MUMBAI: Citizens will have to wait for at least a year to realise the benefits of the Real Estate Regulatory Authority (RERA) Act.
The Act came into force on May 1, but only with some sections, as the others have yet to be gazetted. As per the gazette notification, sections 2, 20-39, sections 41-58, sections 71-78 and sections 81-92 of the Act have come into force. Developers and builders in the state need not register with the housing regulatory authority, as section 4 of the Act has not been notified by the central government.
Advocate Nirav Jani said this has not been notified as state governments have been given a year under the Act to establish the authority.
Other significant sections that have not been notified are 19, which pertains to rights and duties of flat purchasers which allows the purchaser to obtain information about a project from the promoter/developer. Similarly, section 17, which deals with transfer of title by the promoter, and section 11, which deals with functions and duties of the promoter, have not been notified.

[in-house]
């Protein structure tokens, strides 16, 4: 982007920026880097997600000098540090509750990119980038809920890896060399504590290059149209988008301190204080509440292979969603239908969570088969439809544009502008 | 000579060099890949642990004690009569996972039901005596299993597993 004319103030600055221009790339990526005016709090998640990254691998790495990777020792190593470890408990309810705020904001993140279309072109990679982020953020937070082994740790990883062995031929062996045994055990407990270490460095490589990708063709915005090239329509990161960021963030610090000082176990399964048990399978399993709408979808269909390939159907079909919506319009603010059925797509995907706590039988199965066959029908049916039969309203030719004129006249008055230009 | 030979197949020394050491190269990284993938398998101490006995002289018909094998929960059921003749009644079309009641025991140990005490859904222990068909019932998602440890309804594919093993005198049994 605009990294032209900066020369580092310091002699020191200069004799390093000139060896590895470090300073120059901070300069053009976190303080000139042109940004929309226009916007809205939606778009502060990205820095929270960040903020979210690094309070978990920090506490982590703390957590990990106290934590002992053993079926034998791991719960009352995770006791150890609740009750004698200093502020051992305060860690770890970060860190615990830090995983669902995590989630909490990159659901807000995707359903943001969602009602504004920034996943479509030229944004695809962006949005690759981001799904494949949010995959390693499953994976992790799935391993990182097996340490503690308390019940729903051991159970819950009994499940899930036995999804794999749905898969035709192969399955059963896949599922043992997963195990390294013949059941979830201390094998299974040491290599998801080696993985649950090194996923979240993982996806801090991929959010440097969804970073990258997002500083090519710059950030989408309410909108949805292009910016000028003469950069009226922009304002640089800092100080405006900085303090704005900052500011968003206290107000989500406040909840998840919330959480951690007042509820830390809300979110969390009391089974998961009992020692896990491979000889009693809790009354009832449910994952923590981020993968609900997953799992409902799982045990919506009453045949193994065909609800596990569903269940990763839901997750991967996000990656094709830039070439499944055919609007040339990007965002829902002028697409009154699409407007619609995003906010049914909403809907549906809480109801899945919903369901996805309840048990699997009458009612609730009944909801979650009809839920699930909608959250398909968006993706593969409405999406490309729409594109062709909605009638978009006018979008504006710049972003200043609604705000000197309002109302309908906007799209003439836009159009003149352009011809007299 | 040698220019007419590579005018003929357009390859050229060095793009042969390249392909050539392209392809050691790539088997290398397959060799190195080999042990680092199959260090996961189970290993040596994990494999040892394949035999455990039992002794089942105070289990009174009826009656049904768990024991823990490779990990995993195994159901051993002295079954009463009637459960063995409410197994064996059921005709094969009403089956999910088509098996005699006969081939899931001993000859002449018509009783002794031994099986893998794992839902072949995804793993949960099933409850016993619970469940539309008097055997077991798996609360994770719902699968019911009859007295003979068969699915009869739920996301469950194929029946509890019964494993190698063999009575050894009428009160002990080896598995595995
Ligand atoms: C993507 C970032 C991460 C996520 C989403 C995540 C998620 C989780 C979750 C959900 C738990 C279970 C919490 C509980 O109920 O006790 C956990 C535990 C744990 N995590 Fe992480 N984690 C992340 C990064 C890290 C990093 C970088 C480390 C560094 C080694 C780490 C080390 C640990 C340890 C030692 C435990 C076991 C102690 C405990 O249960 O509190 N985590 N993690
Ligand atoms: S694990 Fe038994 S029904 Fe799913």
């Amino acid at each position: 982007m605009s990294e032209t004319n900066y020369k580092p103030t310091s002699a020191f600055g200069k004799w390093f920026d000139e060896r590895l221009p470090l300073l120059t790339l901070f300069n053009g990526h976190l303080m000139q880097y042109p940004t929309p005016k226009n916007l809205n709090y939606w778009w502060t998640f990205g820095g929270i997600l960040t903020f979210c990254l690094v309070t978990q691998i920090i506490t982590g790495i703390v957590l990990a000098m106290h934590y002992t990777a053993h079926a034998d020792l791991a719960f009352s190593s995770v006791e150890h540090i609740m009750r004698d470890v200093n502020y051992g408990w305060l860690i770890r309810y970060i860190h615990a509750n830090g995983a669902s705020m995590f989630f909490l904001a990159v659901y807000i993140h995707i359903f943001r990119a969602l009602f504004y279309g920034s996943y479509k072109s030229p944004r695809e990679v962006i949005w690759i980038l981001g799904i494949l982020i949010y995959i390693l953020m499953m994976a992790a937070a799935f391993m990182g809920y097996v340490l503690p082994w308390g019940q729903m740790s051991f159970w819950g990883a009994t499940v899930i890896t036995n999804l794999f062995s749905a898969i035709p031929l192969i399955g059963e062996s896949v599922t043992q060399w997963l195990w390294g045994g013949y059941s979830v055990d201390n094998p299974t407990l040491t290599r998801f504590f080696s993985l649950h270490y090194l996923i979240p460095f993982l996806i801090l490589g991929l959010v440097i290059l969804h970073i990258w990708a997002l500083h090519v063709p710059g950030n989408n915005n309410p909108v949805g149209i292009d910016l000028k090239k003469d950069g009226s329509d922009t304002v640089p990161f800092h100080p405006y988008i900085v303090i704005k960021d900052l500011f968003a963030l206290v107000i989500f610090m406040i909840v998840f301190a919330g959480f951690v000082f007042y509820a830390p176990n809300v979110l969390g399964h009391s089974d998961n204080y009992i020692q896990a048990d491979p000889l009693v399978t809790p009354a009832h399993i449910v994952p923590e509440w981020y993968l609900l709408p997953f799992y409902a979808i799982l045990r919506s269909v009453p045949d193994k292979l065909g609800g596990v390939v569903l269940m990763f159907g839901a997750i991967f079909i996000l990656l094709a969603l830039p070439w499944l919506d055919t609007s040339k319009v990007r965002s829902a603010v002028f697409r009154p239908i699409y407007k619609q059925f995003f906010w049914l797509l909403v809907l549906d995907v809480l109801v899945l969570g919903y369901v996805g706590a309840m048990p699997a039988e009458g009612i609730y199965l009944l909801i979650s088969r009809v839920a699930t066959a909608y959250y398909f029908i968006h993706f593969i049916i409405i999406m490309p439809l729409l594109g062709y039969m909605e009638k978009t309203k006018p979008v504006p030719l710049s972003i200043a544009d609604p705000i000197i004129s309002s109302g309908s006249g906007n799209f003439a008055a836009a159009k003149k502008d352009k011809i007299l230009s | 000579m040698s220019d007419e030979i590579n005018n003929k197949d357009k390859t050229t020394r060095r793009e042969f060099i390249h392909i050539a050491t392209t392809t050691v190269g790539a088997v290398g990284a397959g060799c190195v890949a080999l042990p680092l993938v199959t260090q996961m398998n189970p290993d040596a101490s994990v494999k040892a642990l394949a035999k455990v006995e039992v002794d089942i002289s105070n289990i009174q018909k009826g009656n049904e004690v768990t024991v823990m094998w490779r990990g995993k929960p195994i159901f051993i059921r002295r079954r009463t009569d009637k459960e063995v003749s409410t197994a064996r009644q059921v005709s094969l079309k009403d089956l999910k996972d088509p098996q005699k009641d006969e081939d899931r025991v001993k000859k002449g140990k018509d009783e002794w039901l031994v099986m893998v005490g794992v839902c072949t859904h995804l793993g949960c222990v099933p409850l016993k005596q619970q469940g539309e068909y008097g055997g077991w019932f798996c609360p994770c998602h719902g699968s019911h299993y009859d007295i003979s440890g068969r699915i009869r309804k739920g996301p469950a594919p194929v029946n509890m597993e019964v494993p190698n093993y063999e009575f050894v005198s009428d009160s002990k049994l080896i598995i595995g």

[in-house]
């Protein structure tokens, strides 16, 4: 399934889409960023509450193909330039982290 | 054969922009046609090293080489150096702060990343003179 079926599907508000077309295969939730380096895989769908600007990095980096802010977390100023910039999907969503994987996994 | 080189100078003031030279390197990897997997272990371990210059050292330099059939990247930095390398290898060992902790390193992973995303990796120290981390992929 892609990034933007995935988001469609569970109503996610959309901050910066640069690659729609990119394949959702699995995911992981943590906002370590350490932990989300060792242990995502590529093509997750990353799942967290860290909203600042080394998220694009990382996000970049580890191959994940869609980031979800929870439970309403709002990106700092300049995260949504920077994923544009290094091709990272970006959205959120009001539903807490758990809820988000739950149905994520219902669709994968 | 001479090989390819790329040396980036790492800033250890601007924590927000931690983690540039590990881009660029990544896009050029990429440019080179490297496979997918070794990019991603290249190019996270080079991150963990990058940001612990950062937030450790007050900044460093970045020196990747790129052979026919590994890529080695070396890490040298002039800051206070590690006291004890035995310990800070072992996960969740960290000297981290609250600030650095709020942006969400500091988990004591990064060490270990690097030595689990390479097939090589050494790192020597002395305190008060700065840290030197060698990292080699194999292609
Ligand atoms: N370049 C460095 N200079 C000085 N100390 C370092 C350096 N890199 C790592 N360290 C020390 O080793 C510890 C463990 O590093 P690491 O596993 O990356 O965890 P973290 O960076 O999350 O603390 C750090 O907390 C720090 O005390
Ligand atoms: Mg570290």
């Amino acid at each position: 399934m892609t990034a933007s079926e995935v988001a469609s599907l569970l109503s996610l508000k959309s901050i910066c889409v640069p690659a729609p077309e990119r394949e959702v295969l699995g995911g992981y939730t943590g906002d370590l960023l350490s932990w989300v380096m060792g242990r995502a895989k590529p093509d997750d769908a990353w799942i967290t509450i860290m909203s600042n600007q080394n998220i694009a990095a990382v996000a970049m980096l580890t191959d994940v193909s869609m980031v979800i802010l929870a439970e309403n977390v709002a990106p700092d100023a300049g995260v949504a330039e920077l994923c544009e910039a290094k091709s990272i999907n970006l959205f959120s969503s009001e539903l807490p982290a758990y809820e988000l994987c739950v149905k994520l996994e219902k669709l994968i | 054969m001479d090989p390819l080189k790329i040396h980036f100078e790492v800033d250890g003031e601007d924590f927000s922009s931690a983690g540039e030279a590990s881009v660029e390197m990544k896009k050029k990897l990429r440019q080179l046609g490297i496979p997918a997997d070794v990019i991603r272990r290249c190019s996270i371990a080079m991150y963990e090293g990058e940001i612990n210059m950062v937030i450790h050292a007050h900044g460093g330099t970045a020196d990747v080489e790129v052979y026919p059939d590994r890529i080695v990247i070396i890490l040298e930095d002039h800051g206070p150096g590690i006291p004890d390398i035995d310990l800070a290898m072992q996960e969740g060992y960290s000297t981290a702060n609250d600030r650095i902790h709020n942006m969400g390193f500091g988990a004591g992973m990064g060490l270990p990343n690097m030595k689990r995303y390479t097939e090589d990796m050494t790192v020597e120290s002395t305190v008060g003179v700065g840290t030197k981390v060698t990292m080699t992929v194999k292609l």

“Provisions of the Maharashtra Ownership of Flats Act (MOFA) will apply as far as registration and conveyance of societies are concerned. In case of inconsistencies, the RERA Act will prevail over the MOFA Act for gazetted provisions,” said Jani. Flat registration agreements too will be under the MOFA.
Sources said in case of inconsistencies between the central and state Acts, there is no authority to adjudicate, and all of them will end up in court for interpretation.
Rules for implementation of the Act are also to be framed. Housing department officials said the state can frame rules but there is no clarity on whether the Centre will frame model rules which states will have to adopt. “Once there is clarity on the issue we can go ahead with framing rules,” said state housing department officials.
In case the state fails to set up the authority within a year, the RERA Act is silent on what action will be taken against the state government for the delay.
Credits ET Realty